The video gaming company that has brought us some of the most recognisable and industry-pushing games and series of said games in all of video gaming history. From the simple, but addictive platforming series, Super Mario Brothers to the vast and open world of action-adventure series, The Legend of Zelda. From the ever-evolving world of Role-playing series, Pokémon to the quiet and peaceful world where humans coincide with talking, civilized animals, Animal Crossing. Whether you’re a gamer or not, there’s a extremely high chance that you’ve played (and an almost impossible chance that you haven’t seen) at least one game where Nintendo was involved somehow.
But let’s be honest though, in recent years, Nintendo seems to have become a bit…out-of-touch with the pace that the rest of the gaming industry is currently headed. In the last fiscal year, Nintendo reported an annual loss overall and their biggest and newest console, The Wii U, is currently the least popular out of its main competitors, the Xbox One and the Playstation 4. So why and how did Nintendo fall from the fames of being the proclaimed by some to be the biggest video gaming company in the world to be struggling against companies like Sony and Microsoft? I feel it’s primarily because of two main factors…
Nintendo’s Recent Game History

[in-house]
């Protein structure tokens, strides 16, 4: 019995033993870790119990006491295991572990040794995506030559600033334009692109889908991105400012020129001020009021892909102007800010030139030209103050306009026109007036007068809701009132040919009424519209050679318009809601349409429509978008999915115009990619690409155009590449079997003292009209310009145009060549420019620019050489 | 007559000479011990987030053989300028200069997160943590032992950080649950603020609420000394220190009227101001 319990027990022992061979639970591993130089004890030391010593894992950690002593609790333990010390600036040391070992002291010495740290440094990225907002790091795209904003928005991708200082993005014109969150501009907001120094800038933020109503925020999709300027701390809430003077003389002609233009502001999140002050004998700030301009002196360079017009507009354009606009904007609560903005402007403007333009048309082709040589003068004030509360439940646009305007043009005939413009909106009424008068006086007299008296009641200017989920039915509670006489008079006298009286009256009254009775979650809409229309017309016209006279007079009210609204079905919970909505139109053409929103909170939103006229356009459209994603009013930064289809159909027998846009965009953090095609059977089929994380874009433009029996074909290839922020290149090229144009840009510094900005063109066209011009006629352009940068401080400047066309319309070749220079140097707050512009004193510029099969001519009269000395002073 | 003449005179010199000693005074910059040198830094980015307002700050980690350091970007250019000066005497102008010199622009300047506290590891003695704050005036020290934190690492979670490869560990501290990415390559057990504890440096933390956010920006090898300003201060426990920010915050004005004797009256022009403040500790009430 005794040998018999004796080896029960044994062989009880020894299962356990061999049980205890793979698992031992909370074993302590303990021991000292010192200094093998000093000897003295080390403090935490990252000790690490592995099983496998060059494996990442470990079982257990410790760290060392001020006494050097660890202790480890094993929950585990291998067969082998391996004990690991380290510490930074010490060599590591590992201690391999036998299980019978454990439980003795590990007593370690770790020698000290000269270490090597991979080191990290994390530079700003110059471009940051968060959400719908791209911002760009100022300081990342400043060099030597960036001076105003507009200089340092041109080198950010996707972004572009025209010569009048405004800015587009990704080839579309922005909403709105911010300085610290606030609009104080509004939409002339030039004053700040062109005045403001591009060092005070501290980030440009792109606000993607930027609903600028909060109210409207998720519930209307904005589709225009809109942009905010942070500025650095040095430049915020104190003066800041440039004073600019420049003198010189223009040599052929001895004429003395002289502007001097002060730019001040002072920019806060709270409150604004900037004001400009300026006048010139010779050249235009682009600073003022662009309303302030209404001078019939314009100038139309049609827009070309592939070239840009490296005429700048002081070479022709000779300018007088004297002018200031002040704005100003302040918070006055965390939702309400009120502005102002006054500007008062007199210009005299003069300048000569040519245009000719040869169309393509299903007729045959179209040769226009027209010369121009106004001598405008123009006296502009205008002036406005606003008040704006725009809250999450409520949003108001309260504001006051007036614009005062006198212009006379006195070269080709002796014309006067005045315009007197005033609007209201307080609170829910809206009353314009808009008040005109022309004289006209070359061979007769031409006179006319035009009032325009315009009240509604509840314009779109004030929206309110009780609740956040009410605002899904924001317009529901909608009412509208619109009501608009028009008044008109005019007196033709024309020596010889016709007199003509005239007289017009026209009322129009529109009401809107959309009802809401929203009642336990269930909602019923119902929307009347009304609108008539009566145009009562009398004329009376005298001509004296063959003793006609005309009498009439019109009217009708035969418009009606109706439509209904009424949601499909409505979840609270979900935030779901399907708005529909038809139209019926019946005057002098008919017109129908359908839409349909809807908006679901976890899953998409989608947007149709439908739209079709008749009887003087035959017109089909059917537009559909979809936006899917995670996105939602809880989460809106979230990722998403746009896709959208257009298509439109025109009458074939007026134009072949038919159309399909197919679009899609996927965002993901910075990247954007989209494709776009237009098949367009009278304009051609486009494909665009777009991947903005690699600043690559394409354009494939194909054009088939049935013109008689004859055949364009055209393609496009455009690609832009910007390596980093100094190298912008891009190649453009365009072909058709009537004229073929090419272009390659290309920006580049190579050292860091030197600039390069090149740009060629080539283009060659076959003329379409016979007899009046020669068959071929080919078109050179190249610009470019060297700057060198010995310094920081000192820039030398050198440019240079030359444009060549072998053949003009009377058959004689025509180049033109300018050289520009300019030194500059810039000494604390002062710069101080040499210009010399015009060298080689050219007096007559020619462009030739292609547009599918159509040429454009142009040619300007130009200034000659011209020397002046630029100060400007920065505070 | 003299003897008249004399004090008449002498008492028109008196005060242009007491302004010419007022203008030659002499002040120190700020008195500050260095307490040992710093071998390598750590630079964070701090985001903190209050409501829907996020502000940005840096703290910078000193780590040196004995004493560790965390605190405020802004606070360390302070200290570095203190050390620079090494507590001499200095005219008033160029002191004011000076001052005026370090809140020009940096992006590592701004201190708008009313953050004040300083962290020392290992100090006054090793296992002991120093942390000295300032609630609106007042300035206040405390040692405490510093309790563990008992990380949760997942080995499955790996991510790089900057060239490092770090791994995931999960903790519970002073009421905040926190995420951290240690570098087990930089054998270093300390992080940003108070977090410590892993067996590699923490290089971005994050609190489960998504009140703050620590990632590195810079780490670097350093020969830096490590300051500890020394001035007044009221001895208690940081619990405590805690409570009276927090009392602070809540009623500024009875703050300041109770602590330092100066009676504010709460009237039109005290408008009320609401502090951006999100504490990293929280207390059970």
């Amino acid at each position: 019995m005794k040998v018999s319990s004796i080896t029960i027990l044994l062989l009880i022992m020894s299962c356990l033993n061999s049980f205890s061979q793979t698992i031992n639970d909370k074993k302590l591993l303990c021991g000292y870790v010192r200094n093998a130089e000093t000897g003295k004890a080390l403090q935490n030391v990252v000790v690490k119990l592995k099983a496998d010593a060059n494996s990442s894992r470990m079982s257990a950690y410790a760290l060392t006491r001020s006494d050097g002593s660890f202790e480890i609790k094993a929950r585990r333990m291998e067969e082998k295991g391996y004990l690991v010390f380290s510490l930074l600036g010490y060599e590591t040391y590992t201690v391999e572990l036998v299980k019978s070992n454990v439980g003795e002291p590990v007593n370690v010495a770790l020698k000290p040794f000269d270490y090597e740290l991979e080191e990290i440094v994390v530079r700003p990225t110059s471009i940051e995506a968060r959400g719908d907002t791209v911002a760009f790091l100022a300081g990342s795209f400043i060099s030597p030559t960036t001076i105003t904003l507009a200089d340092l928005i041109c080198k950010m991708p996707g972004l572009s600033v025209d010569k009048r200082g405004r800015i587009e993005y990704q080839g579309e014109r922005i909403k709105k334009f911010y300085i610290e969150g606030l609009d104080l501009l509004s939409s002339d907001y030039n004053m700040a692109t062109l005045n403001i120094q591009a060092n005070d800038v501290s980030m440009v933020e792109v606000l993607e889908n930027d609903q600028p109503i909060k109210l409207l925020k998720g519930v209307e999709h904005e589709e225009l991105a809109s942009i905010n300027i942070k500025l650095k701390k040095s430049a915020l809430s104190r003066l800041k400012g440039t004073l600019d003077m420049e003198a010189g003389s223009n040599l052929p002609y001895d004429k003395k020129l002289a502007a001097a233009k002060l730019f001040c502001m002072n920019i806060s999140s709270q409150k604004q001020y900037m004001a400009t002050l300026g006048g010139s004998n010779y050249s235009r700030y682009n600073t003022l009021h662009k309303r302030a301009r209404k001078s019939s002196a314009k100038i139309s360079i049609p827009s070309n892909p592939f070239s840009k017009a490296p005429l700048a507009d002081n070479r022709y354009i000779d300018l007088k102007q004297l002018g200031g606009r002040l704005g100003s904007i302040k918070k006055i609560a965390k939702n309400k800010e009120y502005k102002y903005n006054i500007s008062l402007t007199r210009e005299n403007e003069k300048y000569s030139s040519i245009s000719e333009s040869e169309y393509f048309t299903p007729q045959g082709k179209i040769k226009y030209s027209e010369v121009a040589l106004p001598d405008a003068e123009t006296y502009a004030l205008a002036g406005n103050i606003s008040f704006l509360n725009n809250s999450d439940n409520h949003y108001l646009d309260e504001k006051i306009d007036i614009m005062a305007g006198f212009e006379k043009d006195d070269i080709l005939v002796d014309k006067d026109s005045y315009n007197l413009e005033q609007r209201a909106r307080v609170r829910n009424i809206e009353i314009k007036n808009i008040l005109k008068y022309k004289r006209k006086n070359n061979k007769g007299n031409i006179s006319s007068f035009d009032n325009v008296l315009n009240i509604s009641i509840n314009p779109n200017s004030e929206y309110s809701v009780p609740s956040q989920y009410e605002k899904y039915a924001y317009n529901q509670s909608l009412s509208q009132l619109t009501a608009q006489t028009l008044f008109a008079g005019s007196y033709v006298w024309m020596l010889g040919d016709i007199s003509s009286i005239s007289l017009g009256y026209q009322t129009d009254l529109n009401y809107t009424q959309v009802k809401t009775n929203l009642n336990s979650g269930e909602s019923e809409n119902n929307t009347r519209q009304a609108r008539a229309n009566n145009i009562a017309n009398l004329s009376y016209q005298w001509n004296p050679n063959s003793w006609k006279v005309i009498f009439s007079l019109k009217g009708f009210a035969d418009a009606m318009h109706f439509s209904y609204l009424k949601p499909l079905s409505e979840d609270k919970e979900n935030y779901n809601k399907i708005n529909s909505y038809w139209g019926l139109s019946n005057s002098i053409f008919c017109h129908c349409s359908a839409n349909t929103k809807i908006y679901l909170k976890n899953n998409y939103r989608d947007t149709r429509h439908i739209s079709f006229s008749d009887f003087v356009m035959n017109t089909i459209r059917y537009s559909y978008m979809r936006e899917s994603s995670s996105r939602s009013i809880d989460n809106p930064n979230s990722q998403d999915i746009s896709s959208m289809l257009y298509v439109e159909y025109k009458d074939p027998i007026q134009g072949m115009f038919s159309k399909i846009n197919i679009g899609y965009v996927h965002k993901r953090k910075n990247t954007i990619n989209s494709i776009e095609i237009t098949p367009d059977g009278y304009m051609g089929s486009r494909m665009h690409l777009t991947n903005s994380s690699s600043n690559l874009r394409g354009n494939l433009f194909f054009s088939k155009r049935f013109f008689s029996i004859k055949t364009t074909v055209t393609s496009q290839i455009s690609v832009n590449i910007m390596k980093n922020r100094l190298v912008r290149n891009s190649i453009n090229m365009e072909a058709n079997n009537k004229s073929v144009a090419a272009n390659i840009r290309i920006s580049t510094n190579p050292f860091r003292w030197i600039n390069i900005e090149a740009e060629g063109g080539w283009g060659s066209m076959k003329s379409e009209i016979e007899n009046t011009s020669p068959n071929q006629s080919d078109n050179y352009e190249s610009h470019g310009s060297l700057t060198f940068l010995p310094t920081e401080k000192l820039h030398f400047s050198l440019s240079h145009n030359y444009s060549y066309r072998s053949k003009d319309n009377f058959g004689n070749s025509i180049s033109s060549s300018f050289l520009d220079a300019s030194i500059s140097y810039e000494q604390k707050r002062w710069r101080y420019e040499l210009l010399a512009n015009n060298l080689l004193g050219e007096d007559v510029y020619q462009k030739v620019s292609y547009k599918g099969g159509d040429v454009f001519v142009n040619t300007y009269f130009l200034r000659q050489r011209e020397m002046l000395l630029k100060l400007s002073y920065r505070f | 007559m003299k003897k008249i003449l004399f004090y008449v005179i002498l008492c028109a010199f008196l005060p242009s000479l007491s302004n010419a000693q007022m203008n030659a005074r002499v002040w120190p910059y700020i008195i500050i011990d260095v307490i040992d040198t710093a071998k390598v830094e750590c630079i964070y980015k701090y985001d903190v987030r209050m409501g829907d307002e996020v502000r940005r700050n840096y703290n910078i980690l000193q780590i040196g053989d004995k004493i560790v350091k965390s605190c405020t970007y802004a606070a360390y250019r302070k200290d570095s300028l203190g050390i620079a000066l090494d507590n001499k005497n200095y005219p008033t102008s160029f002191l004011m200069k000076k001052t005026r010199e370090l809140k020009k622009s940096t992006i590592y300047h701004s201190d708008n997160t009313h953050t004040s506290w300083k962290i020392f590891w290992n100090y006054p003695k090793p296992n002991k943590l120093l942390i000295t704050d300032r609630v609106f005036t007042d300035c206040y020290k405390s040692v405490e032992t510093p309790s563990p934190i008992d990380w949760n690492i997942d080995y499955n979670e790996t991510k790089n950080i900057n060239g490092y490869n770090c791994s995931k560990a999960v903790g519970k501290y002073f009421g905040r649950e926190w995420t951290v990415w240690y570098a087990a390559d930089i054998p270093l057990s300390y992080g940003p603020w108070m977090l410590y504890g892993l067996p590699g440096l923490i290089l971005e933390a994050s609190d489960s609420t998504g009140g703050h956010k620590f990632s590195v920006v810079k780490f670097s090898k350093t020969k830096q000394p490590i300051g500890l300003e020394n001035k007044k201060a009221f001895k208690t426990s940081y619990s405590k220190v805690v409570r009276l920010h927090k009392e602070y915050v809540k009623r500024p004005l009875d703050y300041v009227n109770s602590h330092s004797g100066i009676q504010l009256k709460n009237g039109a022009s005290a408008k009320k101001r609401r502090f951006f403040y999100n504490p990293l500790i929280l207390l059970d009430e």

Something that may surprise some of you who don’t follow Nintendo to the very point where you know all of their future releases (unlike myself) is that all but one of the games I mentioned in the first paragraph still have had games released under their series names within the last year, the odd one out having one released in 2012. Yet, all but one of these series’ first games were conceived before the 2000’s, the odd one out (once again) being released in 2001.
The last Mario game to be released was Mario Kart 8, released in May of last year, The Legend of Zelda: Majora’s Mask, a game originally released on the Nintendo 64 in late 2000, is being re-remastered for the New Nintendo 3DS (I’ll come back to the awful naming of that later) and is being released on the same day as the New Nintendo 3DS’ launch, February 13th. Pokémon Omega Ruby and Alpha Sapphire, remastered versions of Pokémon Ruby and Sapphire released in November 2002, were released in late November of last year and Animal Crossing: New Leaf, the fourth game in the Animal Crossing series, was released in late 2012.
Those of you who are keen-eyed may have noticed a small pattern within all of those games that make them all similar. That’s right , the fact that none of these games are original series…All of them were based/themed of of franchises and series that are already set up and established and quite frankly, it’s getting a bit boring now…
This is something I feel has been lacking in Nintendo for quite a few years right now within the creation of their games. Just to make you aware, the last fully original series that was solely Nintendo headed was Tomodachi Life, released in June 2013 and some of you may be thinking “Well, that wasn’t THAT long ago…” but take a look at the last fully original series before that…Wii Fit, the first game in said series was released in December 2007. Yea, there was a full 6 years where Nintendo released games within the same franchises over and over again and I imagine a lot of Nintendo enthusiasts (including myself) were sitting for those 6 years thinking “Ugh, another Mario/Pokémon/Zelda game that’s essentially the same as the last?”